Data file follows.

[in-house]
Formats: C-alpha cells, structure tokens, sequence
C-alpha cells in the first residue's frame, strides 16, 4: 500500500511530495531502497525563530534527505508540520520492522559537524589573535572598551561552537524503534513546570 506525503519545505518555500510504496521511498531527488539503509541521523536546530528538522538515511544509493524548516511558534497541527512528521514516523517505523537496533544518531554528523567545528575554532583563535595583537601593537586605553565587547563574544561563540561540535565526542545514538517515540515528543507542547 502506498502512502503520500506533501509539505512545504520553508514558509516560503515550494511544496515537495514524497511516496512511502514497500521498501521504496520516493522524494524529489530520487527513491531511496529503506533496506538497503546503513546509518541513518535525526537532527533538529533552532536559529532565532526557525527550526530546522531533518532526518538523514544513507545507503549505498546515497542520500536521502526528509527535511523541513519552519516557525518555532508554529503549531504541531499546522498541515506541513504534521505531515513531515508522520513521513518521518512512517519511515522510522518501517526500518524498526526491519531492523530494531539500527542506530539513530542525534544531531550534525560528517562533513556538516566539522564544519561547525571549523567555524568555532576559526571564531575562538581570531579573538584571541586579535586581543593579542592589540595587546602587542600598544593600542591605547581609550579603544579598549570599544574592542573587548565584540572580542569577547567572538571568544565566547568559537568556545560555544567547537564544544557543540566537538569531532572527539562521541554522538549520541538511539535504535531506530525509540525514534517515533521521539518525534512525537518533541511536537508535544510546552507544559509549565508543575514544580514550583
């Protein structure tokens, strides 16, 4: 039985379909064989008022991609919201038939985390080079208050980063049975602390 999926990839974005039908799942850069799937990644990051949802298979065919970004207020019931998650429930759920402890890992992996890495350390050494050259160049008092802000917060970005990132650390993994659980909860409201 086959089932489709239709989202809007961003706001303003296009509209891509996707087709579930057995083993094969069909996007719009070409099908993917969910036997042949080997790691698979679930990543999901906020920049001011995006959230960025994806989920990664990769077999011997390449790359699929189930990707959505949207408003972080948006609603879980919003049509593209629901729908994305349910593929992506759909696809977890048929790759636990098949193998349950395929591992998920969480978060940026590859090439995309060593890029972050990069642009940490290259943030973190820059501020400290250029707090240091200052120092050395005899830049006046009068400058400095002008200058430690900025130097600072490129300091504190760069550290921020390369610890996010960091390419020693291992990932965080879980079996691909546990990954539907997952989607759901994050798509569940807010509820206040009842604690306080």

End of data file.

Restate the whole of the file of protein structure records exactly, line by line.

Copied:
[in-house]
Formats: C-alpha cells, structure tokens, sequence
C-alpha cells in the first residue's frame, strides 16, 4: 500500500511530495531502497525563530534527505508540520520492522559537524589573535572598551561552537524503534513546570 506525503519545505518555500510504496521511498531527488539503509541521523536546530528538522538515511544509493524548516511558534497541527512528521514516523517505523537496533544518531554528523567545528575554532583563535595583537601593537586605553565587547563574544561563540561540535565526542545514538517515540515528543507542547 502506498502512502503520500506533501509539505512545504520553508514558509516560503515550494511544496515537495514524497511516496512511502514497500521498501521504496520516493522524494524529489530520487527513491531511496529503506533496506538497503546503513546509518541513518535525526537532527533538529533552532536559529532565532526557525527550526530546522531533518532526518538523514544513507545507503549505498546515497542520500536521502526528509527535511523541513519552519516557525518555532508554529503549531504541531499546522498541515506541513504534521505531515513531515508522520513521513518521518512512517519511515522510522518501517526500518524498526526491519531492523530494531539500527542506530539513530542525534544531531550534525560528517562533513556538516566539522564544519561547525571549523567555524568555532576559526571564531575562538581570531579573538584571541586579535586581543593579542592589540595587546602587542600598544593600542591605547581609550579603544579598549570599544574592542573587548565584540572580542569577547567572538571568544565566547568559537568556545560555544567547537564544544557543540566537538569531532572527539562521541554522538549520541538511539535504535531506530525509540525514534517515533521521539518525534512525537518533541511536537508535544510546552507544559509549565508543575514544580514550583
């Protein structure tokens, strides 16, 4: 039985379909064989008022991609919201038939985390080079208050980063049975602390 999926990839974005039908799942850069799937990644990051949802298979065919970004207020019931998650429930759920402890890992992996890495350390050494050259160049008092802000917060970005990132650390993994659980909860409201 086959089932489709239709989202809007961003706001303003296009509209891509996707087709579930057995083993094969069909996007719009070409099908993917969910036997042949080997790691698979679930990543999901906020920049001011995006959230960025994806989920990664990769077999011997390449790359699929189930990707959505949207408003972080948006609603879980919003049509593209629901729908994305349910593929992506759909696809977890048929790759636990098949193998349950395929591992998920969480978060940026590859090439995309060593890029972050990069642009940490290259943030973190820059501020400290250029707090240091200052120092050395005899830049006046009068400058400095002008200058430690900025130097600072490129300091504190760069550290921020390369610890996010960091390419020693291992990932965080879980079996691909546990990954539907997952989607759901994050798509569940807010509820206040009842604690306080």